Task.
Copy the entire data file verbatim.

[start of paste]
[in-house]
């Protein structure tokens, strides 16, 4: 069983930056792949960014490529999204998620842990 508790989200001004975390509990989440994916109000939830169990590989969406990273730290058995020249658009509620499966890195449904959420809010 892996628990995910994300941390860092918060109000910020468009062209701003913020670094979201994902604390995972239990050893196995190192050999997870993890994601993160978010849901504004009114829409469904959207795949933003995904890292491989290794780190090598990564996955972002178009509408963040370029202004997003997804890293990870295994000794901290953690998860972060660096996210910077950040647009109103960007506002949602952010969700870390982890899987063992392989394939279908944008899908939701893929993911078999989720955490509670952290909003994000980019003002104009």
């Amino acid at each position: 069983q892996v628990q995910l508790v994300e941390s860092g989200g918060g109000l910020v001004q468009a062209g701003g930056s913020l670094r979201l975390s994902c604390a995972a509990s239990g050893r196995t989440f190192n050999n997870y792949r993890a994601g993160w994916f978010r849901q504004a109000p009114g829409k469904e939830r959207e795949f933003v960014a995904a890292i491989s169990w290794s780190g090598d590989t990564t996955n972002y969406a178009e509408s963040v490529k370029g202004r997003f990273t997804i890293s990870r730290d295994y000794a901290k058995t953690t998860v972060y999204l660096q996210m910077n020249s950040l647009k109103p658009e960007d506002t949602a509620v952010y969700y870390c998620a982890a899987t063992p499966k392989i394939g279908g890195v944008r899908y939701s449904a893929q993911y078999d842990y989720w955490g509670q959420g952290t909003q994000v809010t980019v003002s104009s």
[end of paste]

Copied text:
[in-house]
């Protein structure tokens, strides 16, 4: 069983930056792949960014490529999204998620842990 508790989200001004975390509990989440994916109000939830169990590989969406990273730290058995020249658009509620499966890195449904959420809010 892996628990995910994300941390860092918060109000910020468009062209701003913020670094979201994902604390995972239990050893196995190192050999997870993890994601993160978010849901504004009114829409469904959207795949933003995904890292491989290794780190090598990564996955972002178009509408963040370029202004997003997804890293990870295994000794901290953690998860972060660096996210910077950040647009109103960007506002949602952010969700870390982890899987063992392989394939279908944008899908939701893929993911078999989720955490509670952290909003994000980019003002104009």
């Amino acid at each position: 069983q892996v628990q995910l508790v994300e941390s860092g989200g918060g109000l910020v001004q468009a062209g701003g930056s913020l670094r979201l975390s994902c604390a995972a509990s239990g050893r196995t989440f190192n050999n997870y792949r993890a994601g993160w994916f978010r849901q504004a109000p009114g829409k469904e939830r959207e795949f933003v960014a995904a890292i491989s169990w290794s780190g090598d590989t990564t996955n972002y969406a178009e509408s963040v490529k370029g202004r997003f990273t997804i890293s990870r730290d295994y000794a901290k058995t953690t998860v972060y999204l660096q996210m910077n020249s950040l647009k109103p658009e960007d506002t949602a509620v952010y969700y870390c998620a982890a899987t063992p499966k392989i394939g279908g890195v944008r899908y939701s449904a893929q993911y078999d842990y989720w955490g509670q959420g952290t909003q994000v809010t980019v003002s104009s």